An optimal energy scheduling procedure is essential in an isolated environment such as naval submarines. Conventional naval submarines include diesel-electric propulsion systems, which utilize diesel generators along with batteries and fuel cells. Submarines can charge the batteries by running diesel-electric generators only at the surface or at snorkeling depth. This is the most dangerous time for submarines to be detectable by acoustic and non-acoustic sensors of enemy assets. Optimizing the energy resources while reducing the need for snorkeling is the main factor to enhance underwater endurance. This thesis introduces an energy management system (EMS) as a supervisory tool for the officers onboard to plan energy schedules in order to complete various missions. The EMS for a 4,000-ton class conventional submarine is developed to minimize snorkeling and satisfy various conditions of practically designed missions by optimizing the energy resources, such as Lithium-ion batteries, Proton-exchange membrane fuel cells, and diesel-electric generators. Eventually, the optimized energy schedules with the minimum snorkeling hours are produced for five mission scenarios. More importantly, this EMS performs deterministic and stochastic operational scheduling processes to provide secured optimal schedules which contains outages in the power generation and storage systems.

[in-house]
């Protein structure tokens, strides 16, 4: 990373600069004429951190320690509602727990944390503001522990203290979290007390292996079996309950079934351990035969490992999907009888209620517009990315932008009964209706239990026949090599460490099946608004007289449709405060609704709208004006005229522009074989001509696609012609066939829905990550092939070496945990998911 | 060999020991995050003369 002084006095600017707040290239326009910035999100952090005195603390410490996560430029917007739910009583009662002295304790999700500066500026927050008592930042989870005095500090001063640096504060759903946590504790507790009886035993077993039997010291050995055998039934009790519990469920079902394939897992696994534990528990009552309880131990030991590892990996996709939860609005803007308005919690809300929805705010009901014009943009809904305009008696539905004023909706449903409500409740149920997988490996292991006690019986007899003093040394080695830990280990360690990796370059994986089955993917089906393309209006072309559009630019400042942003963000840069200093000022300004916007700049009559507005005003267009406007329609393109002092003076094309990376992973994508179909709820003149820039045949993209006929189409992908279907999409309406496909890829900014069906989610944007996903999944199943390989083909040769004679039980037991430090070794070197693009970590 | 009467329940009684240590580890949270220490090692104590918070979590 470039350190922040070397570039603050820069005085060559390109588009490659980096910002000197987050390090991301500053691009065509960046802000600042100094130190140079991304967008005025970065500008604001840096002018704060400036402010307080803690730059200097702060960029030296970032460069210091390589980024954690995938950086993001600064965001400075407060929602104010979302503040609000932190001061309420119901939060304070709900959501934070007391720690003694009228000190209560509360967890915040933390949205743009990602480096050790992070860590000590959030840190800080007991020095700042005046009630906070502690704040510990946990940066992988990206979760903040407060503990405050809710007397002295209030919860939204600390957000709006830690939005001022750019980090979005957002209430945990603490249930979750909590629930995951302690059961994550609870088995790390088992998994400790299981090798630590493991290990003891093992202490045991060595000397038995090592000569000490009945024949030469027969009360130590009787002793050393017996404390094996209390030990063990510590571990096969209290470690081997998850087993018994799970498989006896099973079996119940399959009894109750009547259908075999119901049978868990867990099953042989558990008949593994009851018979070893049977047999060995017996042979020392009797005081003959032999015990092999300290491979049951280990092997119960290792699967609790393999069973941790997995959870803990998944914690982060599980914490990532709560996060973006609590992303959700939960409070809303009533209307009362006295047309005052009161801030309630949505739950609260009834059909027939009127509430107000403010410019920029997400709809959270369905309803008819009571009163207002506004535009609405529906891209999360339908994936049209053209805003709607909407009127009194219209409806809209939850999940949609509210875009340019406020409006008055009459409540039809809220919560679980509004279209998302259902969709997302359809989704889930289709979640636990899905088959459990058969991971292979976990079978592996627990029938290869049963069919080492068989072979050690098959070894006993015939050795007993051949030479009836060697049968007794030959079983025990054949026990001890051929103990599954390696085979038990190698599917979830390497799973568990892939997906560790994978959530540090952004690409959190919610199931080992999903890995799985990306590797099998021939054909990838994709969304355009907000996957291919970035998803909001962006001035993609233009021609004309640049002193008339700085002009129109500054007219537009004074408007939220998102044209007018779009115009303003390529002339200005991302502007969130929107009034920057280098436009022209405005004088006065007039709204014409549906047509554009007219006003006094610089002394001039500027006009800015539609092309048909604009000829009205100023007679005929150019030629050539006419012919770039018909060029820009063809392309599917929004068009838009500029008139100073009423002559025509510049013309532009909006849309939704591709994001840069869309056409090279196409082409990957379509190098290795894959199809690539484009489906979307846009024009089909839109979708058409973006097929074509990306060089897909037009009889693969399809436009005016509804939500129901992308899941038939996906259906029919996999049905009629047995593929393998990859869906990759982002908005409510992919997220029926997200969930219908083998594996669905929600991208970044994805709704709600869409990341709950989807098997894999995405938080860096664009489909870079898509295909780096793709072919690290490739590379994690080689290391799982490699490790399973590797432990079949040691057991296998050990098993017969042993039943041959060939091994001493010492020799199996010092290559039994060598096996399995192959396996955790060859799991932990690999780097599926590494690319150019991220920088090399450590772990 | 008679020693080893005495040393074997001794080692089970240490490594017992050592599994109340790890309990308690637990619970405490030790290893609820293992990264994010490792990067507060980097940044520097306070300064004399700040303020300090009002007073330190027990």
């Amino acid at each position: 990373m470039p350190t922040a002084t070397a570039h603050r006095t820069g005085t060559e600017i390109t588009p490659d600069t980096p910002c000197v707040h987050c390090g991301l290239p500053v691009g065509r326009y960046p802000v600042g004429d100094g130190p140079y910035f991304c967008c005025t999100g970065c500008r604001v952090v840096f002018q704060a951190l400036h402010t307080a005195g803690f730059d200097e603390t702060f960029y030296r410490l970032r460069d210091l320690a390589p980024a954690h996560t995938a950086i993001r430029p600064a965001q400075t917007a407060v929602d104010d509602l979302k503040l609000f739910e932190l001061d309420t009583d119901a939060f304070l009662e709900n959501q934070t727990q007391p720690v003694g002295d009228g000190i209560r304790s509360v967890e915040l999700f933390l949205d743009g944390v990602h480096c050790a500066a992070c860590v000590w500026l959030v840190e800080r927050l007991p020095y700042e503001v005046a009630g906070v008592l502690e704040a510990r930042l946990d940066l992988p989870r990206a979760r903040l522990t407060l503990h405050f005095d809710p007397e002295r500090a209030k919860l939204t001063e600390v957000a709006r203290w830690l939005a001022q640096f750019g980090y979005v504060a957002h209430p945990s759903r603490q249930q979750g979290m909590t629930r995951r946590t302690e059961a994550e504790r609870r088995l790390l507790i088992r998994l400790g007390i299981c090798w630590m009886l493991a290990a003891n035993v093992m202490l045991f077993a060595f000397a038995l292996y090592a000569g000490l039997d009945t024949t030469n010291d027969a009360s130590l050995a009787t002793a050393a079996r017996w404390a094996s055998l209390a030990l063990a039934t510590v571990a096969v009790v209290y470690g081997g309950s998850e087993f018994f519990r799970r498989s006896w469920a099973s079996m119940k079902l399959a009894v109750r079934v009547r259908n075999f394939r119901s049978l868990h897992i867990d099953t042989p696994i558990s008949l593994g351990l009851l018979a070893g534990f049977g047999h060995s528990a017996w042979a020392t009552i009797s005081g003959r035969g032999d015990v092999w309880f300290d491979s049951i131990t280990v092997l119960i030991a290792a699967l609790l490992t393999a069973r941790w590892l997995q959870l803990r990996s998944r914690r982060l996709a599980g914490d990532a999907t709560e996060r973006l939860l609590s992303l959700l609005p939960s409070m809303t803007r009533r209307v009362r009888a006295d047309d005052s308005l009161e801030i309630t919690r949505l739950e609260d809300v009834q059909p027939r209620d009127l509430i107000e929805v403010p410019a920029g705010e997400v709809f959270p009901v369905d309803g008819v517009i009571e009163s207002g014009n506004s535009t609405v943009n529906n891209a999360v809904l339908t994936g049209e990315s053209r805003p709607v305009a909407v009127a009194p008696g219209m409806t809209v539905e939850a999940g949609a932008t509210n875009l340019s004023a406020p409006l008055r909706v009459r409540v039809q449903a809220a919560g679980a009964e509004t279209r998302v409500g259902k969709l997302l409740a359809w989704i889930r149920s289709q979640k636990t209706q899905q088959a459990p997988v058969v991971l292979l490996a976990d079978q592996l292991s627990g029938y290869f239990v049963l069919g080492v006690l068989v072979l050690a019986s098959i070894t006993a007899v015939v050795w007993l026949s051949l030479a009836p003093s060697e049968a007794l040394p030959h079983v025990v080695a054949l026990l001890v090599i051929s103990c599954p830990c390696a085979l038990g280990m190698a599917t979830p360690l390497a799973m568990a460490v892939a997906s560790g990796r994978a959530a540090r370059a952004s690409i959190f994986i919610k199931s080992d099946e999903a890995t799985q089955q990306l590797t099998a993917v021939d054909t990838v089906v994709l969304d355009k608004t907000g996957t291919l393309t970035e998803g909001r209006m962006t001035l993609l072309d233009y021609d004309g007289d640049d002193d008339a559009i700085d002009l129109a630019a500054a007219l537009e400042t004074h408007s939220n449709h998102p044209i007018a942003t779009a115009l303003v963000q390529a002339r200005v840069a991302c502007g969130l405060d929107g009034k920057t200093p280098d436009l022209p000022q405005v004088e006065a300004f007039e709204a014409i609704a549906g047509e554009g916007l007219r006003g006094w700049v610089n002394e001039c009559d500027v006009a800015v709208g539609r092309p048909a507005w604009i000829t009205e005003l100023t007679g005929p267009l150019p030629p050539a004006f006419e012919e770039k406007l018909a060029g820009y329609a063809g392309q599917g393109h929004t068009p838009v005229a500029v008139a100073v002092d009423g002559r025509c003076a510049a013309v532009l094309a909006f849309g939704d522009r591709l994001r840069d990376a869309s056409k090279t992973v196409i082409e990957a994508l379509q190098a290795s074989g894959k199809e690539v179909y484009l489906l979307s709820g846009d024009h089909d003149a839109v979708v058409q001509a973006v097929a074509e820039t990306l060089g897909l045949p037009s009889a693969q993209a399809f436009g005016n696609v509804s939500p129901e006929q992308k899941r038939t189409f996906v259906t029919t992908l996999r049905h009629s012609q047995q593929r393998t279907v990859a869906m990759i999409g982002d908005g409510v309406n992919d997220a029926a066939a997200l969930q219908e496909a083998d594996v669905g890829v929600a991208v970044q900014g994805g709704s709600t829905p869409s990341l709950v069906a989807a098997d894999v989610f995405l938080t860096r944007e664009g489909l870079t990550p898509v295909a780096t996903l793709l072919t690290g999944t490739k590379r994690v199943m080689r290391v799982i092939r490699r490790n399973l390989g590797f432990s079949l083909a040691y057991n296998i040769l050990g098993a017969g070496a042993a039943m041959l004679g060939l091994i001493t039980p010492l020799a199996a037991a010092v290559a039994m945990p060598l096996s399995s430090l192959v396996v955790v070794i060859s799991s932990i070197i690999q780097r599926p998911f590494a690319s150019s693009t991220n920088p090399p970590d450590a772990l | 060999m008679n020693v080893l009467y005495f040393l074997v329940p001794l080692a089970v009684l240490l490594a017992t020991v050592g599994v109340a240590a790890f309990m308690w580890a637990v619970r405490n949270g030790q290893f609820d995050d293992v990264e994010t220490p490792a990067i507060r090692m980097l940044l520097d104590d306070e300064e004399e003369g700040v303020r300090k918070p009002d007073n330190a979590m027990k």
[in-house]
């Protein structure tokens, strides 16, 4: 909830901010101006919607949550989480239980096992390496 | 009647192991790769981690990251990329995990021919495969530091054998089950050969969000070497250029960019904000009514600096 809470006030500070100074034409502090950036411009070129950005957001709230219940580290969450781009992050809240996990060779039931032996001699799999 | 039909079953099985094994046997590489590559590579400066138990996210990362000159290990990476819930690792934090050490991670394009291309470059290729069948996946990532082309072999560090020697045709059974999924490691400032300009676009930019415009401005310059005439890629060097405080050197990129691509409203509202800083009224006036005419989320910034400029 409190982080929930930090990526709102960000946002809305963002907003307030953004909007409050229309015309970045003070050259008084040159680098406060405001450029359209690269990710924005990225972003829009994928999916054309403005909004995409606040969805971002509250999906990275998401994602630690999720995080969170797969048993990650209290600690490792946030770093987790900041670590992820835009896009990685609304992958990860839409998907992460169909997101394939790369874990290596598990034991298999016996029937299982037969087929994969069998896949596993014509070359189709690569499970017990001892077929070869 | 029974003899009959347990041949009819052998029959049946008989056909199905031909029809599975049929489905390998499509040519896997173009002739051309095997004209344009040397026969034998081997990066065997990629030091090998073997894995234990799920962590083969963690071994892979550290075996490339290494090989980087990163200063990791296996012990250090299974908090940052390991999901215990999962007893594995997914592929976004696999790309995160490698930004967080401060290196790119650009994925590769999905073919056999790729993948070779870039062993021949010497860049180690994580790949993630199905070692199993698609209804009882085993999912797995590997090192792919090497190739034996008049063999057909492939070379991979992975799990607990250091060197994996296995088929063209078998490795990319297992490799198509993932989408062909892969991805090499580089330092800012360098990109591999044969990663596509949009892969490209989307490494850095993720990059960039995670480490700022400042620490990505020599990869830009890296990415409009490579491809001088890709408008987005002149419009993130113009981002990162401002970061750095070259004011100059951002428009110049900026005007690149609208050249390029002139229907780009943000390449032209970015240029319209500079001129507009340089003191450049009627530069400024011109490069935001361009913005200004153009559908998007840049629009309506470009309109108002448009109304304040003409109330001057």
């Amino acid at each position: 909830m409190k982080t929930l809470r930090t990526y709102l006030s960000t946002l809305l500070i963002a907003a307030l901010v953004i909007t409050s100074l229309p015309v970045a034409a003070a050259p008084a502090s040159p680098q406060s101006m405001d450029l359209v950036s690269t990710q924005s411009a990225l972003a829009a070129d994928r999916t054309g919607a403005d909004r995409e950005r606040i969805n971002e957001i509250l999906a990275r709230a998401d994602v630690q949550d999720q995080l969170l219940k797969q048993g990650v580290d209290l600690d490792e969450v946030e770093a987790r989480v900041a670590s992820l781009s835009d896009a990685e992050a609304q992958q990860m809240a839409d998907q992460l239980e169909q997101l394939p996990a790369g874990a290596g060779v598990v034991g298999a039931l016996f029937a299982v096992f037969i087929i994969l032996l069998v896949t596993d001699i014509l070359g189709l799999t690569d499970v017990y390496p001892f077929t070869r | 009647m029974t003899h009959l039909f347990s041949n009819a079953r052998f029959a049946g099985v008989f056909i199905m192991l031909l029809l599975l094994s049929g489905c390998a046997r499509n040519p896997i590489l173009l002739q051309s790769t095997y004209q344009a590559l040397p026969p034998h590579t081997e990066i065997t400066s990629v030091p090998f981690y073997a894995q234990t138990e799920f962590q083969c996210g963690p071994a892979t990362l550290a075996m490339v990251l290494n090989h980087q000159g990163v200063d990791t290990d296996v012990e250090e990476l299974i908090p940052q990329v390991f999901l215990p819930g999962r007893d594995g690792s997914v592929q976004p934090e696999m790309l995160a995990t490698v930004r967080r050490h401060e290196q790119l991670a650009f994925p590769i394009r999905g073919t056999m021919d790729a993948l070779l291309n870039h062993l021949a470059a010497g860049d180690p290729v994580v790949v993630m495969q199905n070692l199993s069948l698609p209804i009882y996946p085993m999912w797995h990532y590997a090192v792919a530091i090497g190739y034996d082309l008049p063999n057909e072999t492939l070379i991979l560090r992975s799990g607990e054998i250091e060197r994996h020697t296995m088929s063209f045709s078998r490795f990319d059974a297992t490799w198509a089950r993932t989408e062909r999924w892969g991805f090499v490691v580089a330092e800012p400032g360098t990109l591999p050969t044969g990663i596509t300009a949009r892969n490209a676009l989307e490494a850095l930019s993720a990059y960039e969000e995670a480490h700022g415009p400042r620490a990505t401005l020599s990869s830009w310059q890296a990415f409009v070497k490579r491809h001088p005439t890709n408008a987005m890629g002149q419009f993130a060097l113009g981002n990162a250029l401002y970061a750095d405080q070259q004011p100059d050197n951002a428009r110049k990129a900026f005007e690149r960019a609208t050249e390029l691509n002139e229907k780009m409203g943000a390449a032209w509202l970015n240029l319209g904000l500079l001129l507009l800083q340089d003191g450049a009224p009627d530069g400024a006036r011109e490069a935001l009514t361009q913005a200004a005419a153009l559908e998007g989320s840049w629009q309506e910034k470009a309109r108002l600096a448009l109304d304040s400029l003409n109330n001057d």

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Date Created
2020